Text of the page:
Retired California Dog Teams

Detection Dog Bart surrounded by his young fans. (Photographer: Cathy Vue, CDFA)
Photographer: Cathy Vue, CDFA

Tails wag as parcel inspection dogs retire from California Dog Teams

Contra Costa County

Retired Detector Dog Bart and Dog Handler Mariah Slusser

Both of the Contra Costa County plant quarantine detector dogs were taken from animal shelters. Bella (below) was a “dropout” from a Canine Companions for Independence breeding program because she was too active. Bart (right)was turned in to the ASPCA for chasing chickens.

Source: Contra Costa County Agriculture and Weights & Meausures Newsletter - Winter 2009

Handler Mariah and Detector Dog Bart

Retired Detector Dog Bella and Dog Handler Cecilie Siegel

On any given morning, Bella, the golden lab can be found nosing around Contra Costa County. Be it on a conveyor belt at FedEx in Concord or plowing through a pile of boxes at UPS in Richmond, Bella is always up for the task. Her job requires putting her best foot (nose) forward to sniff out packages sent through the mail containing fruits, vegetables and plant materials coming into California without labels identifying the contents. She will work tirelessly for four to five hours, motivated entirely by her love for dog biscuits and a willingness to please.

Source: "The Nose Knows" - CDFA's 2007 California Agricultural Resource Directory

Handler Cecilie Siegel and Detector Dog Bella

Los Angeles County

Retired Detector Dog Ebony

Detector Dog Ebony
Detector Dog Ebony

Sacramento County

Retired Detector Dog Dozer and Dog Handler Jennifer Berger

Ag Dogs Help In Many Ways

Dogs can be much more than just man’s best friend. In agriculture, they are also hard-working employees.

From farm dogs that help ranchers drive herds to inspection dogs that help prevent agricultural pests from infiltrating the state, these four-legged allies work behind the scenes to get their jobs done.

All the dogs used in the program come from rescue groups or animal shelters, and are generally Labrador retriever mixed breeds. The dogs are chosen for their good temperament, energy level, and must undergo basic training at the USDA National Detector Dog Training Center in Georgia before being assigned to a handler. The dog and handler then become a team, which must be certified (and recertified annually) for proficiency by the USDA.

Source: Sacramento Farm Bureau

Dog Handler Jennifer Berger and Detector Dog Dozer

Retired Detector Dog Roxie and Handler Jennifer Berger

Handler Jennifer Berger and Detector Dog Roxie
Handler Jennifer Berger and Detector Dog Roxie

Retired Detector Dog Tassie and Dog Handler Jennifer

In November 2010, Sacramento County dog Tassie, or Tass Master 2000 as her handler lovingly refers to her, retired. All dogs in the California Dog Team Program are required to retire by age nine. Miss Tassie reached that mark and has sailed into retirement.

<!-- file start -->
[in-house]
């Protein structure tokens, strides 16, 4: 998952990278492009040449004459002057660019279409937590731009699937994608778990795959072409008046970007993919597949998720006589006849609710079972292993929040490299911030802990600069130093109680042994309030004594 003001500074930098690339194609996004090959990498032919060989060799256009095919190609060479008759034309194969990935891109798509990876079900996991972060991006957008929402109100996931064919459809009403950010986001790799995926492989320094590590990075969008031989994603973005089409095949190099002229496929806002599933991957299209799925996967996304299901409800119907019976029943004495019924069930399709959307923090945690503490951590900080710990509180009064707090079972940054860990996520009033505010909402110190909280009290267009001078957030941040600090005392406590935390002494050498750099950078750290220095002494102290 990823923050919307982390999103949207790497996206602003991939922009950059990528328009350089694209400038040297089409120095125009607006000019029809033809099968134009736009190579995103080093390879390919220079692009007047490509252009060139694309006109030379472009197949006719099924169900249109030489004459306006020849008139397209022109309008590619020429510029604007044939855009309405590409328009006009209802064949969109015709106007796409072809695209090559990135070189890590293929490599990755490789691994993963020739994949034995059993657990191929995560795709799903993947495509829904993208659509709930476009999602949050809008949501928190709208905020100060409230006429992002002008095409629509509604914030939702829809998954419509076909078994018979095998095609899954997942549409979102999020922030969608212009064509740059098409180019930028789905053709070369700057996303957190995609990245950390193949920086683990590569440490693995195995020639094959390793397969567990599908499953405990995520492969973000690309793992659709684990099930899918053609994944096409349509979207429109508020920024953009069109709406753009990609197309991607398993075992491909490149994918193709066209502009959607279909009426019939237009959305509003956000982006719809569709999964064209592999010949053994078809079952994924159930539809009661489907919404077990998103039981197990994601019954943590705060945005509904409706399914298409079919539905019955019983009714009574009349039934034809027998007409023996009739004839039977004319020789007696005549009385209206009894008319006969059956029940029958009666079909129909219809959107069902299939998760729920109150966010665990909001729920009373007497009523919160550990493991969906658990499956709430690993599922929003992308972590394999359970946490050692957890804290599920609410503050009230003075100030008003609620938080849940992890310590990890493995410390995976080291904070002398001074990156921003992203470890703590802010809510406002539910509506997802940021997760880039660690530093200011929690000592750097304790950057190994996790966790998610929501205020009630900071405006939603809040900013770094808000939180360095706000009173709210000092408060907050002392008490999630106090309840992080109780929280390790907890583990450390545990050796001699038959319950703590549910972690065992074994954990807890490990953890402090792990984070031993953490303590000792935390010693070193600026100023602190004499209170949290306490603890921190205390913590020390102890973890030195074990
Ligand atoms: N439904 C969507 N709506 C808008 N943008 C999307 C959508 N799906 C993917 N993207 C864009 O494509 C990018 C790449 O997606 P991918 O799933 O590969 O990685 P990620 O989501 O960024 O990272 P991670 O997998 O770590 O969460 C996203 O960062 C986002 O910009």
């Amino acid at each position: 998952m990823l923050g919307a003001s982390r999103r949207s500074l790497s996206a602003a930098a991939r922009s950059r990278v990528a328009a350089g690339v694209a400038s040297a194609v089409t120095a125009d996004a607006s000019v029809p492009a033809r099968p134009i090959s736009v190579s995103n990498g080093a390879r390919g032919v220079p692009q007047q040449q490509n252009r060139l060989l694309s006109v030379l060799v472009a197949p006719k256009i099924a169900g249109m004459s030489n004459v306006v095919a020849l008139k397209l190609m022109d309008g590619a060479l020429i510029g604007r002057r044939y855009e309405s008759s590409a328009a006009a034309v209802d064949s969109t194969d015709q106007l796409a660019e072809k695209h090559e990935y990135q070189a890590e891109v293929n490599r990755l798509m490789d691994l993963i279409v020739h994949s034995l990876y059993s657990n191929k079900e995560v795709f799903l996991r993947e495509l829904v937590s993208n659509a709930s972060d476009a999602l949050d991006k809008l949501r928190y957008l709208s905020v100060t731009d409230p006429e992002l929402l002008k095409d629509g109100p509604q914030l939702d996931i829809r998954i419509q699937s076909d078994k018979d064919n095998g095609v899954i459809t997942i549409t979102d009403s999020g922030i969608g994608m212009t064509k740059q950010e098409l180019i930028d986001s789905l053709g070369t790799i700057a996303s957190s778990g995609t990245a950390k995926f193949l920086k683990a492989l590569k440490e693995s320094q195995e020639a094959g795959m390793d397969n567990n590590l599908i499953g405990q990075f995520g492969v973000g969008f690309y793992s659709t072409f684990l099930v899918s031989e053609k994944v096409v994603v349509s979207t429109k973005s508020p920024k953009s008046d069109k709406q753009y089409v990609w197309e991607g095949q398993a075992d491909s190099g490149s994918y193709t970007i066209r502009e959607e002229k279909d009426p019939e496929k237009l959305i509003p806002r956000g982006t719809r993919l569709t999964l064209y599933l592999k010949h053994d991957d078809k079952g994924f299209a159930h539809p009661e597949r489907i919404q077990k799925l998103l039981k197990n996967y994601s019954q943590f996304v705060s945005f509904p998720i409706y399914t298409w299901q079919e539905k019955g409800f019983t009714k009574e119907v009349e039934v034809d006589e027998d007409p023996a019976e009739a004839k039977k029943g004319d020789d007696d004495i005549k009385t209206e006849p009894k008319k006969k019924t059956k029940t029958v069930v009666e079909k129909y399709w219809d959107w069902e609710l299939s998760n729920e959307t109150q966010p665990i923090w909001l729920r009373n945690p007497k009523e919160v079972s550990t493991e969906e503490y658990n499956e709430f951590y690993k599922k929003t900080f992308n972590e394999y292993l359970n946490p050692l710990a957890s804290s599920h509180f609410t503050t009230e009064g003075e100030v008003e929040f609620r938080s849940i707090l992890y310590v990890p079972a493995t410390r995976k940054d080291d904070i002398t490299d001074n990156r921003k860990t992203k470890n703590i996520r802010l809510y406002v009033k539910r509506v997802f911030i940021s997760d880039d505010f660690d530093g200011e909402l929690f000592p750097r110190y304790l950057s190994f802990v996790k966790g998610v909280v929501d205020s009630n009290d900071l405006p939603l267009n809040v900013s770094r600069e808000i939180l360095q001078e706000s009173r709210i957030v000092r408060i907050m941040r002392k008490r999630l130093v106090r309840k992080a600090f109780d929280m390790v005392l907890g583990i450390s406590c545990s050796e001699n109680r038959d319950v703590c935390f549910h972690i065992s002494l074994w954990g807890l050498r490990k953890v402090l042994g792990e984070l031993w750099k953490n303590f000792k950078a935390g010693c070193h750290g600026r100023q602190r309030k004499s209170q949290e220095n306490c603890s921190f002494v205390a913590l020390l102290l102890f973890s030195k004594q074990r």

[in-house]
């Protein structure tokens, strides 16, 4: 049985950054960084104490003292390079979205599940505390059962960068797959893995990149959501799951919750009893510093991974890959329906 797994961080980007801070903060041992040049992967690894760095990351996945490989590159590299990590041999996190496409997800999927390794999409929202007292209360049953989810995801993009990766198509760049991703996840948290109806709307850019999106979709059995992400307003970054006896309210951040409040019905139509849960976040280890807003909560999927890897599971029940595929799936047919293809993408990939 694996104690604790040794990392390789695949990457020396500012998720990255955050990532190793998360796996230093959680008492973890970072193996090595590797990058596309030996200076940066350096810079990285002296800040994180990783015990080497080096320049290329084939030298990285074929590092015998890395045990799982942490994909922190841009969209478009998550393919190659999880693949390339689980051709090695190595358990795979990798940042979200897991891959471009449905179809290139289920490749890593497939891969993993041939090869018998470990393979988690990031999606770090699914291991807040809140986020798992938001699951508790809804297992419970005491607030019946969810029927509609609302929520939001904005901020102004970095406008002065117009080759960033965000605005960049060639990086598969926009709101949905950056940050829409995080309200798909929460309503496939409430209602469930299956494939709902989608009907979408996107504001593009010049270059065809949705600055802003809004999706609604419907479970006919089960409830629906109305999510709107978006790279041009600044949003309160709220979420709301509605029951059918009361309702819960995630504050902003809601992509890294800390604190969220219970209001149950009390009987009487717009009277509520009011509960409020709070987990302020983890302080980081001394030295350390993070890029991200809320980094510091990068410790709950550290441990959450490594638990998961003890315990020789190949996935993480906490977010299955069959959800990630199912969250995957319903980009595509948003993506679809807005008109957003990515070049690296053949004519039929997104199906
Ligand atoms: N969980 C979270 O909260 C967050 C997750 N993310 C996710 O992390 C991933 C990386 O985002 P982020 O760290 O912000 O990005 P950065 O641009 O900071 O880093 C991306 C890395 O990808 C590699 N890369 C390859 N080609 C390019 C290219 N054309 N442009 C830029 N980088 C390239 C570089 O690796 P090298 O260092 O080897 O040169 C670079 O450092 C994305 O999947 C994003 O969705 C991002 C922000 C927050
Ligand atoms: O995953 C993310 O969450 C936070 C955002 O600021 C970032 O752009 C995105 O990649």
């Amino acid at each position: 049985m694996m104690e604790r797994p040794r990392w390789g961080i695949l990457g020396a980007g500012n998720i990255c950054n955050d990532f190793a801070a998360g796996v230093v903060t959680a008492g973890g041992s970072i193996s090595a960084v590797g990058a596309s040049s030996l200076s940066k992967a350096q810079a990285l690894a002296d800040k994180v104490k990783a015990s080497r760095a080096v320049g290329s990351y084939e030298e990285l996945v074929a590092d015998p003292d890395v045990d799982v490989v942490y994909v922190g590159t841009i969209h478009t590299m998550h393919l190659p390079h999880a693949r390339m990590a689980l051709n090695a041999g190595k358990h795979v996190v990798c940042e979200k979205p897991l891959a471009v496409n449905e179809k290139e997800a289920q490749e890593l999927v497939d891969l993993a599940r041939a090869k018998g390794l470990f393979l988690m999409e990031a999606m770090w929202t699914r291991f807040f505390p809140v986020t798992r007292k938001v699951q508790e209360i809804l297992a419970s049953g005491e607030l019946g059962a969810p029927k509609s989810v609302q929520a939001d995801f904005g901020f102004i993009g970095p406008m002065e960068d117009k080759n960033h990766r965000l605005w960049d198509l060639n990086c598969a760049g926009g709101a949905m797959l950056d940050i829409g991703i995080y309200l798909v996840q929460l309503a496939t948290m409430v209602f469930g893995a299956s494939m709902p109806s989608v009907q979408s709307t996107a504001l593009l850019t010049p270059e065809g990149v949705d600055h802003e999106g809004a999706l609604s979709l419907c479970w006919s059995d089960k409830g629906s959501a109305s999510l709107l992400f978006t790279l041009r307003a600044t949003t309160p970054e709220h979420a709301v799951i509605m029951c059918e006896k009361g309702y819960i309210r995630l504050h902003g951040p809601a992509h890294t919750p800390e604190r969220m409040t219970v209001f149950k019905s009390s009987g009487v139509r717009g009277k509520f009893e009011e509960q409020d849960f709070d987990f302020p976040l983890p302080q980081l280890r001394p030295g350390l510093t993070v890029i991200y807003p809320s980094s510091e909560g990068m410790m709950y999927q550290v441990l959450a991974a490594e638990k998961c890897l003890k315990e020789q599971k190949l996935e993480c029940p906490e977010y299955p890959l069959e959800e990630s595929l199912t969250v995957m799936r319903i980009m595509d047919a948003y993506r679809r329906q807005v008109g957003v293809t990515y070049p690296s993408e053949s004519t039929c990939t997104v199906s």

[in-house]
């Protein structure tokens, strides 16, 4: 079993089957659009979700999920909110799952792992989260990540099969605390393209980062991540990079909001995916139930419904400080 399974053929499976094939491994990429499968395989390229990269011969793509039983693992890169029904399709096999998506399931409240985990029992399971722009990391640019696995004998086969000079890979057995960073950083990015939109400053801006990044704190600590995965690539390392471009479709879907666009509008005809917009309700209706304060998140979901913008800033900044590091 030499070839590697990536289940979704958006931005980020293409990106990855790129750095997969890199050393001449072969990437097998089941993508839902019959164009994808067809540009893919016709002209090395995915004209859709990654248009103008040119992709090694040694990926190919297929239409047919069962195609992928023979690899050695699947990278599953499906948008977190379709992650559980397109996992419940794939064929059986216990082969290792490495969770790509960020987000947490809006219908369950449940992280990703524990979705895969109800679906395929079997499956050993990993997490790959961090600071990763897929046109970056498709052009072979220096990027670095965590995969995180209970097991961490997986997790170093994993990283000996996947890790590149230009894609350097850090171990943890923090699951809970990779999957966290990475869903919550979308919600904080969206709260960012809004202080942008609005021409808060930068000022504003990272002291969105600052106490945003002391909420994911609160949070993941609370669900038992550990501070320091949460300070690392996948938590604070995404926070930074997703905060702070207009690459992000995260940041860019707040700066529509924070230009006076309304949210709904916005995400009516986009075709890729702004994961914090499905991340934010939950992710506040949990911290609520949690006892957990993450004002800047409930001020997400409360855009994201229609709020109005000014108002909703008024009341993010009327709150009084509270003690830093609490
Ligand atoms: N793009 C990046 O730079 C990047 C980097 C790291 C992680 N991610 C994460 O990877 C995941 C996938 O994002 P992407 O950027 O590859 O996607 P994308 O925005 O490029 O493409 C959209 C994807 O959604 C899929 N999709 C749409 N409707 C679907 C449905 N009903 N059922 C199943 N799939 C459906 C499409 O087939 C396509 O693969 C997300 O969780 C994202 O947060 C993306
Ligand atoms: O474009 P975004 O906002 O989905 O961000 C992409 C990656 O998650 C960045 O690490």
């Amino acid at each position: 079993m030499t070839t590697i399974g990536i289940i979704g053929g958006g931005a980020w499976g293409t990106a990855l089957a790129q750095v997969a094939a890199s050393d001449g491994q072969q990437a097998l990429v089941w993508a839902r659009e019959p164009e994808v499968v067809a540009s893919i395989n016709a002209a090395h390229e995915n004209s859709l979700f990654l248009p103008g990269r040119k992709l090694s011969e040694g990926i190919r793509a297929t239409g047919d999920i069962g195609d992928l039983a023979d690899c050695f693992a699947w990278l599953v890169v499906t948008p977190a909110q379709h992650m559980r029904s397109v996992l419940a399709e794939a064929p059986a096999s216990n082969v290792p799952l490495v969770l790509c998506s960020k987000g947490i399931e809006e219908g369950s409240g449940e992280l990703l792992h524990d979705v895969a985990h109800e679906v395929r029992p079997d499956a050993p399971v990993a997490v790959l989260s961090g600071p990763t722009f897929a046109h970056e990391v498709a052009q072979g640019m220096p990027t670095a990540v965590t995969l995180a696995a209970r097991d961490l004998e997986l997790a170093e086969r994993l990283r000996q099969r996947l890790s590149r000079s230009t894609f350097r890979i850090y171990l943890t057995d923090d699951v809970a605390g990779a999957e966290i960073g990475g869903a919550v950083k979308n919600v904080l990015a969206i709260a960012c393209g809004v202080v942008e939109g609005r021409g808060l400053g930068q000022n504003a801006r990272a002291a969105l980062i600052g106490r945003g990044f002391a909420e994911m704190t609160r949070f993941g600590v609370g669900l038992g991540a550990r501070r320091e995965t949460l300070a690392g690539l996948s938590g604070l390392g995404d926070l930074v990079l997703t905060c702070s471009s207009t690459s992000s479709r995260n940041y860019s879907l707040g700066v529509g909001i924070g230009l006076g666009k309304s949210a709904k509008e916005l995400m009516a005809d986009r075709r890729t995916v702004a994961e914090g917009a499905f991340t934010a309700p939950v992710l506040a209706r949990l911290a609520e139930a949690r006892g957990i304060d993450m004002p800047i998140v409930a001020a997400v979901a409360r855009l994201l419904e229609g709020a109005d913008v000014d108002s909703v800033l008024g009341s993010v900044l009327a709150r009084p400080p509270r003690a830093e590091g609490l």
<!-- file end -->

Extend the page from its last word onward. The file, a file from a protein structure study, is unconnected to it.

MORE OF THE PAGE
Jennifer and Tassie began working together in April 2009. During the 18 months they operated together, Tassie alerted on over 10,000 packages (marked and unmarked) containing plant material and accurately identified unmarked parcels containing agricultural products at a staggering average of 95.25% of the time.

Among Tassie’s many alerts on packages containing plant material infested with actionable pests, her claim to California fame was her detection of an unmarked package from Texas found heavily infested with the Asian citrus psyllid (ACP). The ACP has been a pest high on the radar for the California citrus industry. Tassie’s alert on this package prevented the introduction of ACP into the Sacramento area.

Read: "A New Leash on Life"

Dog Handler Jennifer and Detector Dog Tassie with Secretary A.G. Kawamura in 2009

San Bernardino County

Retired Detector Dog CeCe and Dog Handler Mike Cochrane

In July 2010, the National Detector Dog Training Center (DDTC) recommended the retirement of San Bernardino County dog CeCe due to a medical condition. Luckily for CeCe, her handler, Mike Cochrane, was willing and able to adopt her. CeCe’s medical condition requires her to be on medication for the rest of her life. Hats off to Mike for committing to her care!

One of the highlights of CeCe’s career occurred in 2007. The team intercepted multiple parcels containing concealed Indian mangos, a host of Oriental fruit fly and other significant pests. The interceptions resulted in a nationwide alert, identified an international smuggling pathway, and resulted in a $40,000 fine against the shipping company.

Read: "A New Leash on Life"

Dog Handler Mike Cochrane and Detector Dog CeCe

San Diego County

Retired Detector Dog Friday and Dog Handler Jeremy Partch

Every Day is Friday for this Detector Dog

Friday, the County's first agricultural detector dog, was forced into retirement at the age of nine, but she's not ready to give up sniffing boxes. She now lives with her handler, Jeremy Partch, where she's learning how to be...a pet. Jeremy's new detector dog, Venus, is taking Friday's place on the conveyor belt.

Handler Jeremy and Detector Dog Friday

Handler Jeremy and Detector Dog Friday